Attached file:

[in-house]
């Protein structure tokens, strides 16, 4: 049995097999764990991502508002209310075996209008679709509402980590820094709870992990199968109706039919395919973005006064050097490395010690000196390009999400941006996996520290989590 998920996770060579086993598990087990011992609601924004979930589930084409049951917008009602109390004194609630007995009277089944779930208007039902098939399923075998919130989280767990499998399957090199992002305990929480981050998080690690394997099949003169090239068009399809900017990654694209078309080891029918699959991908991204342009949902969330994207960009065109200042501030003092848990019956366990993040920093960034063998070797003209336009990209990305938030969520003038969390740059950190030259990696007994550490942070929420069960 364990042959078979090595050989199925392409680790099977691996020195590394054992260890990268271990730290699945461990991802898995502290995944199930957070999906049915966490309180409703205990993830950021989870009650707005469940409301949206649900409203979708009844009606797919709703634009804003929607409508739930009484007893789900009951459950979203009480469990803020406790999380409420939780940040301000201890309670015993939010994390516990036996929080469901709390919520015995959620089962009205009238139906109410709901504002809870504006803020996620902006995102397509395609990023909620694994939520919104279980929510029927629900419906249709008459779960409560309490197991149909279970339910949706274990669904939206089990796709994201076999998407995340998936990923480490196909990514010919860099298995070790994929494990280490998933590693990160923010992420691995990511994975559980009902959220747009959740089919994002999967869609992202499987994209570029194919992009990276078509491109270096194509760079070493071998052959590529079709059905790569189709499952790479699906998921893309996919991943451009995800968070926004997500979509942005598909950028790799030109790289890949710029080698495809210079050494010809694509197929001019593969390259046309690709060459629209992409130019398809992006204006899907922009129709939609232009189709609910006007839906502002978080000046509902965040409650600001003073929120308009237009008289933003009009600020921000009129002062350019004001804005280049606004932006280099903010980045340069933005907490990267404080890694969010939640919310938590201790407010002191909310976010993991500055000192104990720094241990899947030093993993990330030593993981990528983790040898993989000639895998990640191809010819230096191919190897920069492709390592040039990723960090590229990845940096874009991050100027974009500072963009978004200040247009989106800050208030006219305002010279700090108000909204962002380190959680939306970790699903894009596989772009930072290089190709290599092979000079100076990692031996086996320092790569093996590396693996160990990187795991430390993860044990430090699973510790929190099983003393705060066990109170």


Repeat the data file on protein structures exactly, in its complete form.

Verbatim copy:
[in-house]
């Protein structure tokens, strides 16, 4: 049995097999764990991502508002209310075996209008679709509402980590820094709870992990199968109706039919395919973005006064050097490395010690000196390009999400941006996996520290989590 998920996770060579086993598990087990011992609601924004979930589930084409049951917008009602109390004194609630007995009277089944779930208007039902098939399923075998919130989280767990499998399957090199992002305990929480981050998080690690394997099949003169090239068009399809900017990654694209078309080891029918699959991908991204342009949902969330994207960009065109200042501030003092848990019956366990993040920093960034063998070797003209336009990209990305938030969520003038969390740059950190030259990696007994550490942070929420069960 364990042959078979090595050989199925392409680790099977691996020195590394054992260890990268271990730290699945461990991802898995502290995944199930957070999906049915966490309180409703205990993830950021989870009650707005469940409301949206649900409203979708009844009606797919709703634009804003929607409508739930009484007893789900009951459950979203009480469990803020406790999380409420939780940040301000201890309670015993939010994390516990036996929080469901709390919520015995959620089962009205009238139906109410709901504002809870504006803020996620902006995102397509395609990023909620694994939520919104279980929510029927629900419906249709008459779960409560309490197991149909279970339910949706274990669904939206089990796709994201076999998407995340998936990923480490196909990514010919860099298995070790994929494990280490998933590693990160923010992420691995990511994975559980009902959220747009959740089919994002999967869609992202499987994209570029194919992009990276078509491109270096194509760079070493071998052959590529079709059905790569189709499952790479699906998921893309996919991943451009995800968070926004997500979509942005598909950028790799030109790289890949710029080698495809210079050494010809694509197929001019593969390259046309690709060459629209992409130019398809992006204006899907922009129709939609232009189709609910006007839906502002978080000046509902965040409650600001003073929120308009237009008289933003009009600020921000009129002062350019004001804005280049606004932006280099903010980045340069933005907490990267404080890694969010939640919310938590201790407010002191909310976010993991500055000192104990720094241990899947030093993993990330030593993981990528983790040898993989000639895998990640191809010819230096191919190897920069492709390592040039990723960090590229990845940096874009991050100027974009500072963009978004200040247009989106800050208030006219305002010279700090108000909204962002380190959680939306970790699903894009596989772009930072290089190709290599092979000079100076990692031996086996320092790569093996590396693996160990990187795991430390993860044990430090699973510790929190099983003393705060066990109170």